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Manchester: From Sister City to South Richmond

Originally incorporated as a town in 1769, Manchester developed into an independent city directly south of Richmond across the James River and was incorporated into the City of Richmond in 1910. An early center of shipping and the slave trade, Manchester also was home to numerous mills and factories. Its main thoroughfare Hull Street developed into the area’s commercial core, serving the surrounding suburbs of Spring Hill, Blackwell, Forest Hill, Bainbridge, Woodland Heights and Swansboro.

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Please Enjoy the Show: Images of Richmond Theater

This photography exhibition explores Richmond’s 20th century theater community, examining playhouses and movie theaters, professional and amateur actors, and memorable events and personalities. Visitors will see images documenting the city’s rich theater history, from the Academy of Music and Biograph Theater to the Little Theatre League and Eddie Weaver. Additional playbills, tickets, posters and other theater memorabilia are located in cases outside of the Stern Gallery.

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Stop, Drop, and Roll: Firefighting in 20th Century Richmond

Coinciding with the 150th anniversary of the Richmond Fire Department, this photography exhibition examines firefighting, public safety and fire disasters in 20th century Richmond,Virginia.

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Disciples of Vulcan: Examining the Oregon Hill Community

Bordered by Cary and Belvidere Streets to the north and east and Oregon Hill Parkway and Hollywood Cemetery to the south and west, Oregon Hill was settled in the 1840s by immigrant ironworkers and developed into a tight-knit working class neighborhood. Using images from the History Center’s collection, the exhibition traces the development of the neighborhood’s residents, businesses, institutions and preservation challenges.

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In Gear: Richmond Cycles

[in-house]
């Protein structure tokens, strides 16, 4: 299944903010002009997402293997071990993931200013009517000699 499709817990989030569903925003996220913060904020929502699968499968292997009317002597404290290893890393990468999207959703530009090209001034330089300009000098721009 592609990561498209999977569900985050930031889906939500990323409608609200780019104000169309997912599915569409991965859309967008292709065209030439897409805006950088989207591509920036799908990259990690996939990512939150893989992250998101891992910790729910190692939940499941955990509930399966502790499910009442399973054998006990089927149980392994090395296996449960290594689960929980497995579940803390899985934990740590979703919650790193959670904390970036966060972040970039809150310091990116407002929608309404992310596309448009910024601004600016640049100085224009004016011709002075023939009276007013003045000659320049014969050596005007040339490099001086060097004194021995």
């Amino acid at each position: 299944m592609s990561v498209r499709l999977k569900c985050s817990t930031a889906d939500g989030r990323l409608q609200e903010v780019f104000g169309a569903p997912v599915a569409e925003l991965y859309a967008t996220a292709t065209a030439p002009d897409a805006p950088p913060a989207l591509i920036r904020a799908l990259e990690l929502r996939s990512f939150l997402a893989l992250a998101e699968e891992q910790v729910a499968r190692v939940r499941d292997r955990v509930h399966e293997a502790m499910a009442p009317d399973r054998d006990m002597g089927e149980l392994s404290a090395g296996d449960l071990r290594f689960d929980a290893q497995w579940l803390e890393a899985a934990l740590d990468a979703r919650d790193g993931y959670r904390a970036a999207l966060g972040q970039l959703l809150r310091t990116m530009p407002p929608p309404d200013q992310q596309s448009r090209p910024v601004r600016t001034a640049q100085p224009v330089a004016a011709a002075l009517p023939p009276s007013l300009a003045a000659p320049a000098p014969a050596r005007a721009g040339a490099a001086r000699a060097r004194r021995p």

There’s no question Richmond is a cyclists’ town. This exhibition is a uniquely-Valentine take on the history of cycling in Richmond from the 19th century to the present day

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Edith Shelton’s Richmond

Explore Richmond’s neighborhoods through amateur photographer Edith Shelton’s mid-20th century imagery.

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Faces of Freedom, Stories of Service

This collaborative project with Richmond photographer Mark Mitchell explores local military veterans’ service through portraiture and oral histories. Subjects share their stories in conflicts from World War II to the present day and reflect on how these experiences have shaped their lives and values.

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The Virginia Man: Respect, Responsibility, Rebellion

Do clothes really make the man? The history of Virginia is a complex one. So, too, is the character of the Virginia man. Stories of respect, responsibility and rebellion, preserved in the wardrobes and accessories of prominent and little-known Virginians, were on display in galleries dedicated to an exploration of public and private character of the Virginia man.

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One Love: LGBT Families

This exhibition questions the traditional definition of a family through portraits of LGBT families in the Richmond region. Presented in collaboration with Richmond Region Tourism’s outRVA campaign and photographer Michael Simon.